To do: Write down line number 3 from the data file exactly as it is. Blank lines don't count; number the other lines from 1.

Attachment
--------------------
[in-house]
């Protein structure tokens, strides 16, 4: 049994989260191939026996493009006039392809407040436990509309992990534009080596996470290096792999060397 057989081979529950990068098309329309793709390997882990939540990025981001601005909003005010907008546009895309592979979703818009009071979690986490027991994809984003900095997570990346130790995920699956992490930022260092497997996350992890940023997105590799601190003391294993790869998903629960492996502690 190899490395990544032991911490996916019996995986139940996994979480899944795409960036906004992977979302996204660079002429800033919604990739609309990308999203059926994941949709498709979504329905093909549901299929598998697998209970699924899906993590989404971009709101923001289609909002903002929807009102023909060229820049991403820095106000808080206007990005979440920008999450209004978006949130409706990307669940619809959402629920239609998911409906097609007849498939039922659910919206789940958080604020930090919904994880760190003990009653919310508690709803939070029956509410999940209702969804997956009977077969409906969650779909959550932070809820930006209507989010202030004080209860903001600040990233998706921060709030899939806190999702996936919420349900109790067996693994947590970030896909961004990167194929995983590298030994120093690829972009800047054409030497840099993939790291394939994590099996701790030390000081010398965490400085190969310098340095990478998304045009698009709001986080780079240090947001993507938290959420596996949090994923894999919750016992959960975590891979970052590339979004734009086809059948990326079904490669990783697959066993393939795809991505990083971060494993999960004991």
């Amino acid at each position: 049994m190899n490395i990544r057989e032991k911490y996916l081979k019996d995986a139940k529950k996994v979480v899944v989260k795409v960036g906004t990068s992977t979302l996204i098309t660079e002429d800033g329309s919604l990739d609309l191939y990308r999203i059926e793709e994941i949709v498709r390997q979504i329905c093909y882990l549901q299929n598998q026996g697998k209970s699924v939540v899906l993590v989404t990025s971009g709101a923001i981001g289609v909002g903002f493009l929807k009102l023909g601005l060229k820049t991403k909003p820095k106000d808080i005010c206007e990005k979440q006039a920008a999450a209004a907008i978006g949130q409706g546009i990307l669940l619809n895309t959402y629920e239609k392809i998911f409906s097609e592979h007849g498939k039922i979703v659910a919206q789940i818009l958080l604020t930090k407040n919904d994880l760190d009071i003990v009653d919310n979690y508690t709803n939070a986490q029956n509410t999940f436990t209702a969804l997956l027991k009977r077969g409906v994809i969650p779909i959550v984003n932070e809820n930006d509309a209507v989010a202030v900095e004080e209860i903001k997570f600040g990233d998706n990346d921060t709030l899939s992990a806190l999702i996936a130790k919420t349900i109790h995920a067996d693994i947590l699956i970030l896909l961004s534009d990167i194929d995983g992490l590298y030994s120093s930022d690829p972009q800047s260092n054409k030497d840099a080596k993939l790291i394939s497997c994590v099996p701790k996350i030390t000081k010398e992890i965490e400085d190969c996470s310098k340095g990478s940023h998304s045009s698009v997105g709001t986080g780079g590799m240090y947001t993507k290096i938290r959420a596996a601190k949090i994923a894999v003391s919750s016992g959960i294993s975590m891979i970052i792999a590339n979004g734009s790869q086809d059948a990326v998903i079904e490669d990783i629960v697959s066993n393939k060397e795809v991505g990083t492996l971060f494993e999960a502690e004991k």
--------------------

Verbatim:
């Amino acid at each position: 049994m190899n490395i990544r057989e032991k911490y996916l081979k019996d995986a139940k529950k996994v979480v899944v989260k795409v960036g906004t990068s992977t979302l996204i098309t660079e002429d800033g329309s919604l990739d609309l191939y990308r999203i059926e793709e994941i949709v498709r390997q979504i329905c093909y882990l549901q299929n598998q026996g697998k209970s699924v939540v899906l993590v989404t990025s971009g709101a923001i981001g289609v909002g903002f493009l929807k009102l023909g601005l060229k820049t991403k909003p820095k106000d808080i005010c206007e990005k979440q006039a920008a999450a209004a907008i978006g949130q409706g546009i990307l669940l619809n895309t959402y629920e239609k392809i998911f409906s097609e592979h007849g498939k039922i979703v659910a919206q789940i818009l958080l604020t930090k407040n919904d994880l760190d009071i003990v009653d919310n979690y508690t709803n939070a986490q029956n509410t999940f436990t209702a969804l997956l027991k009977r077969g409906v994809i969650p779909i959550v984003n932070e809820n930006d509309a209507v989010a202030v900095e004080e209860i903001k997570f600040g990233d998706n990346d921060t709030l899939s992990a806190l999702i996936a130790k919420t349900i109790h995920a067996d693994i947590l699956i970030l896909l961004s534009d990167i194929d995983g992490l590298y030994s120093s930022d690829p972009q800047s260092n054409k030497d840099a080596k993939l790291i394939s497997c994590v099996p701790k996350i030390t000081k010398e992890i965490e400085d190969c996470s310098k340095g990478s940023h998304s045009s698009v997105g709001t986080g780079g590799m240090y947001t993507k290096i938290r959420a596996a601190k949090i994923a894999v003391s919750s016992g959960i294993s975590m891979i970052i792999a590339n979004g734009s790869q086809d059948a990326v998903i079904e490669d990783i629960v697959s066993n393939k060397e795809v991505g990083t492996l971060f494993e999960a502690e004991k």